Bimota is the sort of archetypal family-owned Italian company that puts out exclusive hand-built luxury machines. Think Lamborghini and Maserati in the car world and you’ll have an idea.
Nearly 10 years since we saw the debut of Bimota’s last liquid-cooled Superbike, the SB8R. (The abbreviation reads: Suzuki Bimota 8R (TL1000R) in the same way as DB7 is Ducati Bimota 7. The numbers stand for the number of models with a Suzuki or Ducati engine in the hand-built frames.) The latest chapter in Bimota development is the new DB7. Powered by the incredible Ducati 1098 Testastretta Evoluzione engine, the DB7 matches the performance of the Ducati Superbike engine with the innovative Bimota chassis concepts. Bimota technology and innovation has never been more beautiful.
Technical innovation, handcrafting and unrestricted component quality have always been the primary directive and soul of Bimota. Since the rebirth of Bimota in 2003, these priorities remain at core of the company’s philosophy and take form in the new generation models DB5, DB6 Delirio and incredible Tesi 3D. The objective in the development of Bimota DB7’s newest Superbike was to create a motorcycle that is light and powerful with superior road manners, while remaining distinctly Bimota in style and attitude. Furthermore, the new Bimota was to be as capable on the track as it is on the street. With so many Superbike manufacturers, there are also many advanced and extremely capable motorcycles. So for Bimota, simply being fast and race inspired is not enough, a Bimota must offer something more, much more.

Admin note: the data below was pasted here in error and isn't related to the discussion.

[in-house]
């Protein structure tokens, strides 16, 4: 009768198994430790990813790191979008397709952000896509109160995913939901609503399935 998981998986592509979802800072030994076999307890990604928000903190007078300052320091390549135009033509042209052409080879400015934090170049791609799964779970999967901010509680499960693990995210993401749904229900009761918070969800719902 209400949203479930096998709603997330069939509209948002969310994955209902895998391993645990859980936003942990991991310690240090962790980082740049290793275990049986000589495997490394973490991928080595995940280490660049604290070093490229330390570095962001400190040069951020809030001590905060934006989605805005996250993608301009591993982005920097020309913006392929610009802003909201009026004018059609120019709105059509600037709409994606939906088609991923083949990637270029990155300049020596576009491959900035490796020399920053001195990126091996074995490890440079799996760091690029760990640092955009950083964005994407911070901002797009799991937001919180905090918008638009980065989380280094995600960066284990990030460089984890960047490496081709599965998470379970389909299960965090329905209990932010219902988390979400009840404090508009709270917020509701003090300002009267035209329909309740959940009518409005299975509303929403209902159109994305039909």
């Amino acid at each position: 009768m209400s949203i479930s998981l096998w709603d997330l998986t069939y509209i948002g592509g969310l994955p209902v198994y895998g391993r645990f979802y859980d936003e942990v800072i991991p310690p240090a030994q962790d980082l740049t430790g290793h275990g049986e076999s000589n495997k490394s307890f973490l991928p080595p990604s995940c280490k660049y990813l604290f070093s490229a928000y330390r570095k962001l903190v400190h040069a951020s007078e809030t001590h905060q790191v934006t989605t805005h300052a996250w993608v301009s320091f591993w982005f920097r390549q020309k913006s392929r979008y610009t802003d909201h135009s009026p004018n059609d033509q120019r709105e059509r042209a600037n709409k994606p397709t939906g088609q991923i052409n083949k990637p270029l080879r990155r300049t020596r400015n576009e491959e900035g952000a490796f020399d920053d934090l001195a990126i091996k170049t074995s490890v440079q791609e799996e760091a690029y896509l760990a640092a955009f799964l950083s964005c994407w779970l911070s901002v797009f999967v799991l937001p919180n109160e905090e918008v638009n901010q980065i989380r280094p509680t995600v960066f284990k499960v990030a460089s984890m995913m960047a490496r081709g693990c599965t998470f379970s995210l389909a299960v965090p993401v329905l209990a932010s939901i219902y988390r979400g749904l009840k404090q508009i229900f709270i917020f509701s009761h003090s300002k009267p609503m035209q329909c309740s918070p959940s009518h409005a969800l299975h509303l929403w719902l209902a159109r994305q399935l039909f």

Bimota is the only factory in the world allowed to place Ducati’s gem of a 1099cc V-Twin engine in its own chassis. Just to give you an idea of just how exclusive this motorcycle is, Bimota only plans to build 300 DB7s per year, which will be about 50% of the planned overall production in 2008. The eight-valve, 1099cc desmo twin is cut from Ducati’s 1098 and pasted into Bimota’s typically atypical steel-tube skeleton. Salient particulars for the 138-pound lump are the same as you’d find in a 1098S. The 104.0 x 64.7mm cylinders use 12.5: 1 compression to deliver an alleged 160 bhp at 9750 rpm, just under the 10,700-rpm rev ceiling. Elliptical bores in the Marelli throttle bodies flow 30 percent more than an equivalent round inlet shape, which accounts for five of those horses. Bimota have modified the big V-Twin with a different and more efficient side-mounted exhaust system and added a Walbro ECU. This has resulted in a claimed 30% boost in torque between 4-7000 rpm compared to the Ducati 1098. The extra torque in this area of the powerband allows a fantastic corner exit with a wide-open throttle.